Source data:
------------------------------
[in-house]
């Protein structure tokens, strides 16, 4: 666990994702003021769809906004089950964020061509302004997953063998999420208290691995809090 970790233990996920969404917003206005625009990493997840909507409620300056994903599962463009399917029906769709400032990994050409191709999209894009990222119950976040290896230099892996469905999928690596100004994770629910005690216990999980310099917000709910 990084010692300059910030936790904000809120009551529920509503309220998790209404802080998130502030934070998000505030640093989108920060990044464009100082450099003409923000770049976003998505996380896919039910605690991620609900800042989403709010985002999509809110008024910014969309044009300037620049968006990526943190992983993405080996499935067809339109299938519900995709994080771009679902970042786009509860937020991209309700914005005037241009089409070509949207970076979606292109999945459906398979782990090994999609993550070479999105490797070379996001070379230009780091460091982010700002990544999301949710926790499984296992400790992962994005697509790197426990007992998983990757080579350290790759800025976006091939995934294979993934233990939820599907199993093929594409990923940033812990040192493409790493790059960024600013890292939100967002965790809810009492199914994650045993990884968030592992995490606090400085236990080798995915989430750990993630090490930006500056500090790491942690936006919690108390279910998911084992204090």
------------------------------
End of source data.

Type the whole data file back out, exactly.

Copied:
[in-house]
């Protein structure tokens, strides 16, 4: 666990994702003021769809906004089950964020061509302004997953063998999420208290691995809090 970790233990996920969404917003206005625009990493997840909507409620300056994903599962463009399917029906769709400032990994050409191709999209894009990222119950976040290896230099892996469905999928690596100004994770629910005690216990999980310099917000709910 990084010692300059910030936790904000809120009551529920509503309220998790209404802080998130502030934070998000505030640093989108920060990044464009100082450099003409923000770049976003998505996380896919039910605690991620609900800042989403709010985002999509809110008024910014969309044009300037620049968006990526943190992983993405080996499935067809339109299938519900995709994080771009679902970042786009509860937020991209309700914005005037241009089409070509949207970076979606292109999945459906398979782990090994999609993550070479999105490797070379996001070379230009780091460091982010700002990544999301949710926790499984296992400790992962994005697509790197426990007992998983990757080579350290790759800025976006091939995934294979993934233990939820599907199993093929594409990923940033812990040192493409790493790059960024600013890292939100967002965790809810009492199914994650045993990884968030592992995490606090400085236990080798995915989430750990993630090490930006500056500090790491942690936006919690108390279910998911084992204090």